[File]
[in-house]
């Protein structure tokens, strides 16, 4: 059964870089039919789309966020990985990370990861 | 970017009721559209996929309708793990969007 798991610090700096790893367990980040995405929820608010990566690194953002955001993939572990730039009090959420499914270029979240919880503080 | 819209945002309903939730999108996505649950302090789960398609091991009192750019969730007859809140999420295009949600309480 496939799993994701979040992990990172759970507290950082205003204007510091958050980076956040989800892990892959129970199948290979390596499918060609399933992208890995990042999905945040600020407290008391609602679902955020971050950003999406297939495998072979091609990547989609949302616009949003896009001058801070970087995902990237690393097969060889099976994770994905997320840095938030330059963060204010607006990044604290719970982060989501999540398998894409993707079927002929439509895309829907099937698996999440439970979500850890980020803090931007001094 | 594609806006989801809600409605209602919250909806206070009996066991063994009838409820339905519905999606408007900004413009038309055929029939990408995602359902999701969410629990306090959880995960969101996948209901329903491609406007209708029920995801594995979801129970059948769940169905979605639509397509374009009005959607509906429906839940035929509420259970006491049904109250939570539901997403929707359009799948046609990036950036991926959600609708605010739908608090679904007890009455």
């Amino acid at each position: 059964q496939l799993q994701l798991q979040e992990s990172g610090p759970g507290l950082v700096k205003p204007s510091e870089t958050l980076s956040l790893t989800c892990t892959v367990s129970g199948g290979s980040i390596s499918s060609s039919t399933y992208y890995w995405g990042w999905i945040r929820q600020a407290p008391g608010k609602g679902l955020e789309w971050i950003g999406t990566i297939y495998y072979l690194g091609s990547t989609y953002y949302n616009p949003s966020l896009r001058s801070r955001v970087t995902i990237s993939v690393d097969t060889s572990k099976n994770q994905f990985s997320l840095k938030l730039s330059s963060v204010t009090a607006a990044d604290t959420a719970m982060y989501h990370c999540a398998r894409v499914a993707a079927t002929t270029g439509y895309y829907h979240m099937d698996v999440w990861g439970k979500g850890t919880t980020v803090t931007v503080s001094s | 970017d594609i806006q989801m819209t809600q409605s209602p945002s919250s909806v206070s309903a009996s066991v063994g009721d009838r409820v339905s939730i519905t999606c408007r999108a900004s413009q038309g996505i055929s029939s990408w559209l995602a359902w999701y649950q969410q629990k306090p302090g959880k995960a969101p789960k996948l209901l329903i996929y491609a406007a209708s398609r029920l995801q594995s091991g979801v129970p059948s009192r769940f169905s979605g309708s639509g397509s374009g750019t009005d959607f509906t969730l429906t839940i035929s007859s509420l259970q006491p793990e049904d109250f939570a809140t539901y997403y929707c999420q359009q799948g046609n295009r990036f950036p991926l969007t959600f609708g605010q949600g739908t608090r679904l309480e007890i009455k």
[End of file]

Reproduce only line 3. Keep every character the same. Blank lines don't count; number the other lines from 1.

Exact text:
């Amino acid at each position: 059964q496939l799993q994701l798991q979040e992990s990172g610090p759970g507290l950082v700096k205003p204007s510091e870089t958050l980076s956040l790893t989800c892990t892959v367990s129970g199948g290979s980040i390596s499918s060609s039919t399933y992208y890995w995405g990042w999905i945040r929820q600020a407290p008391g608010k609602g679902l955020e789309w971050i950003g999406t990566i297939y495998y072979l690194g091609s990547t989609y953002y949302n616009p949003s966020l896009r001058s801070r955001v970087t995902i990237s993939v690393d097969t060889s572990k099976n994770q994905f990985s997320l840095k938030l730039s330059s963060v204010t009090a607006a990044d604290t959420a719970m982060y989501h990370c999540a398998r894409v499914a993707a079927t002929t270029g439509y895309y829907h979240m099937d698996v999440w990861g439970k979500g850890t919880t980020v803090t931007v503080s001094s | 970017d594609i806006q989801m819209t809600q409605s209602p945002s919250s909806v206070s309903a009996s066991v063994g009721d009838r409820v339905s939730i519905t999606c408007r999108a900004s413009q038309g996505i055929s029939s990408w559209l995602a359902w999701y649950q969410q629990k306090p302090g959880k995960a969101p789960k996948l209901l329903i996929y491609a406007a209708s398609r029920l995801q594995s091991g979801v129970p059948s009192r769940f169905s979605g309708s639509g397509s374009g750019t009005d959607f509906t969730l429906t839940i035929s007859s509420l259970q006491p793990e049904d109250f939570a809140t539901y997403y929707c999420q359009q799948g046609n295009r990036f950036p991926l969007t959600f609708g605010q949600g739908t608090r679904l309480e007890i009455k």